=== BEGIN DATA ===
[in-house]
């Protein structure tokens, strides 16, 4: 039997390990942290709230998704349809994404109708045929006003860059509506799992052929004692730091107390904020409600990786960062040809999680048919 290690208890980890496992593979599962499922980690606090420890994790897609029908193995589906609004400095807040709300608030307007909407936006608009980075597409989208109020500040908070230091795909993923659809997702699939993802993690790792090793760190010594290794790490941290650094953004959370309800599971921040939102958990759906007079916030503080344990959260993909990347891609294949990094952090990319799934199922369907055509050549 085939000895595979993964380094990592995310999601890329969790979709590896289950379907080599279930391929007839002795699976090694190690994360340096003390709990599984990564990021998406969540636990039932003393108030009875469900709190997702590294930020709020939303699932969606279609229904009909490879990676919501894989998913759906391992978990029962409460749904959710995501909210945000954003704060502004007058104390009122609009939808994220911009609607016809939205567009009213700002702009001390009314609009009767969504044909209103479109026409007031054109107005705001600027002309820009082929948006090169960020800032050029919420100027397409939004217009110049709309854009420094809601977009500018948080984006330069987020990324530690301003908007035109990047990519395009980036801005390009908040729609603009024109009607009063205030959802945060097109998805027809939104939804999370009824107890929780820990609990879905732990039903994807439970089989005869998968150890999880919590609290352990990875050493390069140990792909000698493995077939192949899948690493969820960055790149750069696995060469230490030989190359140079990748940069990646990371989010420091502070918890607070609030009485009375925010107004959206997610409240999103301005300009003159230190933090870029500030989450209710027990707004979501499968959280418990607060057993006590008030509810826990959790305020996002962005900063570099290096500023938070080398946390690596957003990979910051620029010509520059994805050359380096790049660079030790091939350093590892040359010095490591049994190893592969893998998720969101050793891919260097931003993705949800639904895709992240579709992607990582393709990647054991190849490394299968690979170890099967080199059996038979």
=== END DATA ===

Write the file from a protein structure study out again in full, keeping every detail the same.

[in-house]
């Protein structure tokens, strides 16, 4: 039997390990942290709230998704349809994404109708045929006003860059509506799992052929004692730091107390904020409600990786960062040809999680048919 290690208890980890496992593979599962499922980690606090420890994790897609029908193995589906609004400095807040709300608030307007909407936006608009980075597409989208109020500040908070230091795909993923659809997702699939993802993690790792090793760190010594290794790490941290650094953004959370309800599971921040939102958990759906007079916030503080344990959260993909990347891609294949990094952090990319799934199922369907055509050549 085939000895595979993964380094990592995310999601890329969790979709590896289950379907080599279930391929007839002795699976090694190690994360340096003390709990599984990564990021998406969540636990039932003393108030009875469900709190997702590294930020709020939303699932969606279609229904009909490879990676919501894989998913759906391992978990029962409460749904959710995501909210945000954003704060502004007058104390009122609009939808994220911009609607016809939205567009009213700002702009001390009314609009009767969504044909209103479109026409007031054109107005705001600027002309820009082929948006090169960020800032050029919420100027397409939004217009110049709309854009420094809601977009500018948080984006330069987020990324530690301003908007035109990047990519395009980036801005390009908040729609603009024109009607009063205030959802945060097109998805027809939104939804999370009824107890929780820990609990879905732990039903994807439970089989005869998968150890999880919590609290352990990875050493390069140990792909000698493995077939192949899948690493969820960055790149750069696995060469230490030989190359140079990748940069990646990371989010420091502070918890607070609030009485009375925010107004959206997610409240999103301005300009003159230190933090870029500030989450209710027990707004979501499968959280418990607060057993006590008030509810826990959790305020996002962005900063570099290096500023938070080398946390690596957003990979910051620029010509520059994805050359380096790049660079030790091939350093590892040359010095490591049994190893592969893998998720969101050793891919260097931003993705949800639904895709992240579709992607990582393709990647054991190849490394299968690979170890099967080199059996038979």